Glastonbury was an important centre in post-Roman Britain and right on past the Normans. With a history like this and being relatively close to Stonehenge, it is no wonder that Glastonbury today attracts visitors from around the world to visit both Holy, historic and mythical sites. Many of the shops are filled with New Age paraphernalia including Crystals, Druids, witchcraft, Christianity and King Arthur followers. As seen on the above photos, it is dominated by a large hill with a tower built on its summit which is almost a pilgrimage to those who visit the town.
Once a year though for a long weekend, the small town of less than 9,000 souls becomes host of the Glastonbury Festival as it has done since the first hippy inspired concert in 1970. Glastonbury is just the most famous of a whole host of music festivals throughout the summer and attracts musicians from around the world to play for this unique event and in the process raise millions of pounds for charity.
For many years there were no police at all in the event but in recent years things began to get out of hand with there being fights between festival goers and security guards and thousands of people sneaking in without tickets forcing the construction of a huge circular barrier to control numbers.
Since 1981 the festival has been organised by farmer Michael Eavis who aside from negotiating with some of the biggest names in music, also has to arrange the logistics of 1,000 coaches and 50,000 cars to what is essence just normal farming land.
11 million gallons of water are used over the weekend and as much electricity as a small city. There are numerous stages where acts perform live with over 250 speakers giving the sound system over 650,000 watts!
15,000 litter bins are emptied by volunteers who collect 1,900 tonnes of litter. The cost of clearing the site and returning it back to pasture land is about £800,000 per year and the local roads and train systems are often overloaded by visitors.
It is customary for people who stay for the weekend to camp on site and there are a number of different camping areas and like a city, each area has its own unique feel and there are places for those who want a quiet life and those who want a lively atmosphere. Despite all of this there is relatively little crime except for some minor thefts or instances of drug taking.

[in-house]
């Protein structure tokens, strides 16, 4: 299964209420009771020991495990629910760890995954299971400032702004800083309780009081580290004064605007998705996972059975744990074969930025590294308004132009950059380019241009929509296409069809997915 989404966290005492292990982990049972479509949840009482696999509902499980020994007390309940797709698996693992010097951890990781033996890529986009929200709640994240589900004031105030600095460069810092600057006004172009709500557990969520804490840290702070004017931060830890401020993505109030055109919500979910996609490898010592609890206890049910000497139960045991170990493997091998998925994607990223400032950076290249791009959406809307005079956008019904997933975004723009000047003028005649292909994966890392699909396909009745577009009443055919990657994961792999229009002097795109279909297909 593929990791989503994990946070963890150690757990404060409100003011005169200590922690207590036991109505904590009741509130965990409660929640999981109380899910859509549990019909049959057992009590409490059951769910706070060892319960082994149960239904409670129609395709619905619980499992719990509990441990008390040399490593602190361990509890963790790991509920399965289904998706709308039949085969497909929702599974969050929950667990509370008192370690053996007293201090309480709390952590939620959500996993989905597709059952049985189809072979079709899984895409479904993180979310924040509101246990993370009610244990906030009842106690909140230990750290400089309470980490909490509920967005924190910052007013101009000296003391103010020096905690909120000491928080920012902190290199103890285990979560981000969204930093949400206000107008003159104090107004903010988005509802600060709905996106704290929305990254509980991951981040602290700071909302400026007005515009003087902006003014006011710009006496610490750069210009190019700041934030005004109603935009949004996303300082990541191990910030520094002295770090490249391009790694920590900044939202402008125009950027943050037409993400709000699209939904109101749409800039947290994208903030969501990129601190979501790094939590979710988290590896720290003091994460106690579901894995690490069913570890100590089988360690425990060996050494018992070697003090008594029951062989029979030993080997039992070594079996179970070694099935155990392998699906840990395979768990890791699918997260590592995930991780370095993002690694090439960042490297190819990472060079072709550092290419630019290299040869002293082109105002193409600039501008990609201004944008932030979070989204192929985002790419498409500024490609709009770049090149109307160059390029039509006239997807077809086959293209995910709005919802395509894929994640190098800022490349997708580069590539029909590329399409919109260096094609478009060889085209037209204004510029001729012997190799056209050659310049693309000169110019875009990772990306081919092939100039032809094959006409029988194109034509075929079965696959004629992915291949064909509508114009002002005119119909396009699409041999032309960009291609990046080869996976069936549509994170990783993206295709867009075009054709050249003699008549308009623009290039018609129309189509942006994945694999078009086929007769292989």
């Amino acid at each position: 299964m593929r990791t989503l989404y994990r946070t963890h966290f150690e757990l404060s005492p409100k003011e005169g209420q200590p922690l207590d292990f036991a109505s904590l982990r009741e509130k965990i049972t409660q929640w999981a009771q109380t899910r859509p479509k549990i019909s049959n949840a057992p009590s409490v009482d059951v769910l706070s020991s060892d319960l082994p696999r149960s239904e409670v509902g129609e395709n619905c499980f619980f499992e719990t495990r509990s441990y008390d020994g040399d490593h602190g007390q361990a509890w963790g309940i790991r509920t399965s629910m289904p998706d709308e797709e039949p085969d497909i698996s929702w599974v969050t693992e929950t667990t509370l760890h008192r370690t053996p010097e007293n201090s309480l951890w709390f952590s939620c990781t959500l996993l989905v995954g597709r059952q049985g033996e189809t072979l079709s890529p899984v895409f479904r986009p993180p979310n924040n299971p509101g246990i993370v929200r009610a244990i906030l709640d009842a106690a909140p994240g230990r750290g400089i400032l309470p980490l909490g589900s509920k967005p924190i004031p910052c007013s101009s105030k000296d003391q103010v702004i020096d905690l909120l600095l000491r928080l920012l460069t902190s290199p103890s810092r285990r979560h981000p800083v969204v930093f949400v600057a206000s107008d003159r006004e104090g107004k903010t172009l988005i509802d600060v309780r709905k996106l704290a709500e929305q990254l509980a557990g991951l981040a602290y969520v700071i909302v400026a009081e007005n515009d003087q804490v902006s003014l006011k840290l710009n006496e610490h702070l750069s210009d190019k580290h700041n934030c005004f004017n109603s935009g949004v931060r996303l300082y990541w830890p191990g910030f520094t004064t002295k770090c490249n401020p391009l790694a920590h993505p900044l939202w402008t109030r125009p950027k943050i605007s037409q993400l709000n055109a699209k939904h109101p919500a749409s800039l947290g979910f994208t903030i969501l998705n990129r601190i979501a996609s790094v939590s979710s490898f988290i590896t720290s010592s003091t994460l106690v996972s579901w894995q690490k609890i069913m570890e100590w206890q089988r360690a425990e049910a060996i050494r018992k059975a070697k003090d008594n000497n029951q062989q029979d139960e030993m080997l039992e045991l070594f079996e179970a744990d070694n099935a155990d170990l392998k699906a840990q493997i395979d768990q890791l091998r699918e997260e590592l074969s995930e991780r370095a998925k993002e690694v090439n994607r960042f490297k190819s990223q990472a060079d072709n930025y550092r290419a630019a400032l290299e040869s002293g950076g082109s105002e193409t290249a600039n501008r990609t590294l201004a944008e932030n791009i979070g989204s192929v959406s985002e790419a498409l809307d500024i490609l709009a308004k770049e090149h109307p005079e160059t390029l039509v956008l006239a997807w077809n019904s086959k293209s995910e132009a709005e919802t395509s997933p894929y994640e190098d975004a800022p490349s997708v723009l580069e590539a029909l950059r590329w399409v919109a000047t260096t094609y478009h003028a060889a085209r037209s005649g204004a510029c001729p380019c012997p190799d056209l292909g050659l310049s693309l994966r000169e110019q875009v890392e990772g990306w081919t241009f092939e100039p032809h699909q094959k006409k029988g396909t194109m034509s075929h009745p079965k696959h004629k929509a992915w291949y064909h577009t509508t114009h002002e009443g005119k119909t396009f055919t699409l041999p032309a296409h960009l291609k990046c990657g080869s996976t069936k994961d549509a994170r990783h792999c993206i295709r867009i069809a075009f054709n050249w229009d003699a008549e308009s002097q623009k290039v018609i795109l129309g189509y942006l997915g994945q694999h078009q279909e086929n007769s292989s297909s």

Glastonbury is famous for two things, its music and its mud. Recent climate change has meant the always changeable weather has taken a turn for the worse and for most of the last decade, the newspapers and television are full of photos of happy festival goers struggling through the mud.
With 180,000 people walking through fields and sometimes non-stop rain for days on end, you can imagine the mess and often visitors just leave everything behind, others lose their shoes and boots in the mud and the crowds.
So it’s best to go prepared.
As well as music, there are also a large number of craft activities and even some sports such as mud wrestling.
Of course when it is warm and sunny, Glastonbury must be amazing. Even though the costs have gone up and its global appeal has meant that musicians outside of the traditional remit now attend the show, it still keeps its easy going, nuclear disarmament and environmental protection, hippy feel which somehow fits in with Glastonbury and its history just perfectly. Maybe now would be a time to construct another wooden road like the one 6,000 years ago but where would the fun in that be?
Much of the festival is screened live in Britain on various BBC Channels. Each year the festival attracts new and classic acts and as the listings for this year show, the Headline Act for Saturday night in 2013 will be The Rolling Stones.